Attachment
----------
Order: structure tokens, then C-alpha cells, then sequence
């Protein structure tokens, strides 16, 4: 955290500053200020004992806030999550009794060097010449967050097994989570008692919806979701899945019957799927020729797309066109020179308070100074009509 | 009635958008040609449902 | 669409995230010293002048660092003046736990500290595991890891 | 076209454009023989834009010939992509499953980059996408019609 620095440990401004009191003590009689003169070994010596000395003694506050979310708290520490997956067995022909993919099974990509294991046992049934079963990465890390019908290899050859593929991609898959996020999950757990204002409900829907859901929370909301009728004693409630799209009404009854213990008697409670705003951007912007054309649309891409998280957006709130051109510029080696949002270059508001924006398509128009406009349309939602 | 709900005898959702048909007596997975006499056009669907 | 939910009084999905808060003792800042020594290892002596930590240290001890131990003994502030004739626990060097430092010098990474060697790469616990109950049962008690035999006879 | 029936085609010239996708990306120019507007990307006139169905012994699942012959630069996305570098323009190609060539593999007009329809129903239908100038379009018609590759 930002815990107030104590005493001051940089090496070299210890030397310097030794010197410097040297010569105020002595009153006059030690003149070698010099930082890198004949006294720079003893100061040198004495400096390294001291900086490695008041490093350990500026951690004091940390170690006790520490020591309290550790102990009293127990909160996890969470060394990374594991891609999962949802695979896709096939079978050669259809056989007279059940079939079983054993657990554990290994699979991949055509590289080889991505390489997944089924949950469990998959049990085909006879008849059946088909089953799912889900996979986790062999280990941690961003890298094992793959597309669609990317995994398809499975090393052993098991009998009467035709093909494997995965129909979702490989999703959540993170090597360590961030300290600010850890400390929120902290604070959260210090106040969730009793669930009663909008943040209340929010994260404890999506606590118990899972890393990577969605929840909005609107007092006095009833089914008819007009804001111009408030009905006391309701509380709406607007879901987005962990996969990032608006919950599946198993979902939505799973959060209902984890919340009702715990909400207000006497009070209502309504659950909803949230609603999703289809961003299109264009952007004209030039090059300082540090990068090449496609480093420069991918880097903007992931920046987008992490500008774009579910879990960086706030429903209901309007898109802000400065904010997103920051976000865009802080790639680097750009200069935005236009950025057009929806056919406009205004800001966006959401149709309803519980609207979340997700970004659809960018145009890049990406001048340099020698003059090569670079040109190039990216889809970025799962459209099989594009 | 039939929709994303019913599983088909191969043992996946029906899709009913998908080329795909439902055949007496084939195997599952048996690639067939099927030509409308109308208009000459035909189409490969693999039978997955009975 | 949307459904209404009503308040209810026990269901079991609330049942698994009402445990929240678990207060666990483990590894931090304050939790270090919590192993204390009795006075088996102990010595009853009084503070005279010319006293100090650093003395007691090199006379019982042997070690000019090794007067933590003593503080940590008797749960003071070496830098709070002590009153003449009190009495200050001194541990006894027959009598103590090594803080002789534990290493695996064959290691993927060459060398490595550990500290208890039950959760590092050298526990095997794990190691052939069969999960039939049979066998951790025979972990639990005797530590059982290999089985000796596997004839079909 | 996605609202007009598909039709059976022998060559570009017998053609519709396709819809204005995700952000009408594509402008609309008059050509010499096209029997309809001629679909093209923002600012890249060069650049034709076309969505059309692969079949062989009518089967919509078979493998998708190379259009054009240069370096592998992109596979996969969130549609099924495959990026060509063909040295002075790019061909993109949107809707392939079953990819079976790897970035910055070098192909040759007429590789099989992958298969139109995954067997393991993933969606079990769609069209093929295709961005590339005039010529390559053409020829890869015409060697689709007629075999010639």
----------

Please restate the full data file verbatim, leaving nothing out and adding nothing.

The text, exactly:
Order: structure tokens, then C-alpha cells, then sequence
């Protein structure tokens, strides 16, 4: 955290500053200020004992806030999550009794060097010449967050097994989570008692919806979701899945019957799927020729797309066109020179308070100074009509 | 009635958008040609449902 | 669409995230010293002048660092003046736990500290595991890891 | 076209454009023989834009010939992509499953980059996408019609 620095440990401004009191003590009689003169070994010596000395003694506050979310708290520490997956067995022909993919099974990509294991046992049934079963990465890390019908290899050859593929991609898959996020999950757990204002409900829907859901929370909301009728004693409630799209009404009854213990008697409670705003951007912007054309649309891409998280957006709130051109510029080696949002270059508001924006398509128009406009349309939602 | 709900005898959702048909007596997975006499056009669907 | 939910009084999905808060003792800042020594290892002596930590240290001890131990003994502030004739626990060097430092010098990474060697790469616990109950049962008690035999006879 | 029936085609010239996708990306120019507007990307006139169905012994699942012959630069996305570098323009190609060539593999007009329809129903239908100038379009018609590759 930002815990107030104590005493001051940089090496070299210890030397310097030794010197410097040297010569105020002595009153006059030690003149070698010099930082890198004949006294720079003893100061040198004495400096390294001291900086490695008041490093350990500026951690004091940390170690006790520490020591309290550790102990009293127990909160996890969470060394990374594991891609999962949802695979896709096939079978050669259809056989007279059940079939079983054993657990554990290994699979991949055509590289080889991505390489997944089924949950469990998959049990085909006879008849059946088909089953799912889900996979986790062999280990941690961003890298094992793959597309669609990317995994398809499975090393052993098991009998009467035709093909494997995965129909979702490989999703959540993170090597360590961030300290600010850890400390929120902290604070959260210090106040969730009793669930009663909008943040209340929010994260404890999506606590118990899972890393990577969605929840909005609107007092006095009833089914008819007009804001111009408030009905006391309701509380709406607007879901987005962990996969990032608006919950599946198993979902939505799973959060209902984890919340009702715990909400207000006497009070209502309504659950909803949230609603999703289809961003299109264009952007004209030039090059300082540090990068090449496609480093420069991918880097903007992931920046987008992490500008774009579910879990960086706030429903209901309007898109802000400065904010997103920051976000865009802080790639680097750009200069935005236009950025057009929806056919406009205004800001966006959401149709309803519980609207979340997700970004659809960018145009890049990406001048340099020698003059090569670079040109190039990216889809970025799962459209099989594009 | 039939929709994303019913599983088909191969043992996946029906899709009913998908080329795909439902055949007496084939195997599952048996690639067939099927030509409308109308208009000459035909189409490969693999039978997955009975 | 949307459904209404009503308040209810026990269901079991609330049942698994009402445990929240678990207060666990483990590894931090304050939790270090919590192993204390009795006075088996102990010595009853009084503070005279010319006293100090650093003395007691090199006379019982042997070690000019090794007067933590003593503080940590008797749960003071070496830098709070002590009153003449009190009495200050001194541990006894027959009598103590090594803080002789534990290493695996064959290691993927060459060398490595550990500290208890039950959760590092050298526990095997794990190691052939069969999960039939049979066998951790025979972990639990005797530590059982290999089985000796596997004839079909 | 996605609202007009598909039709059976022998060559570009017998053609519709396709819809204005995700952000009408594509402008609309008059050509010499096209029997309809001629679909093209923002600012890249060069650049034709076309969505059309692969079949062989009518089967919509078979493998998708190379259009054009240069370096592998992109596979996969969130549609099924495959990026060509063909040295002075790019061909993109949107809707392939079953990819079976790897970035910055070098192909040759007429590789099989992958298969139109995954067997393991993933969606079990769609069209093929295709961005590339005039010529390559053409020829890869015409060697689709007629075999010639």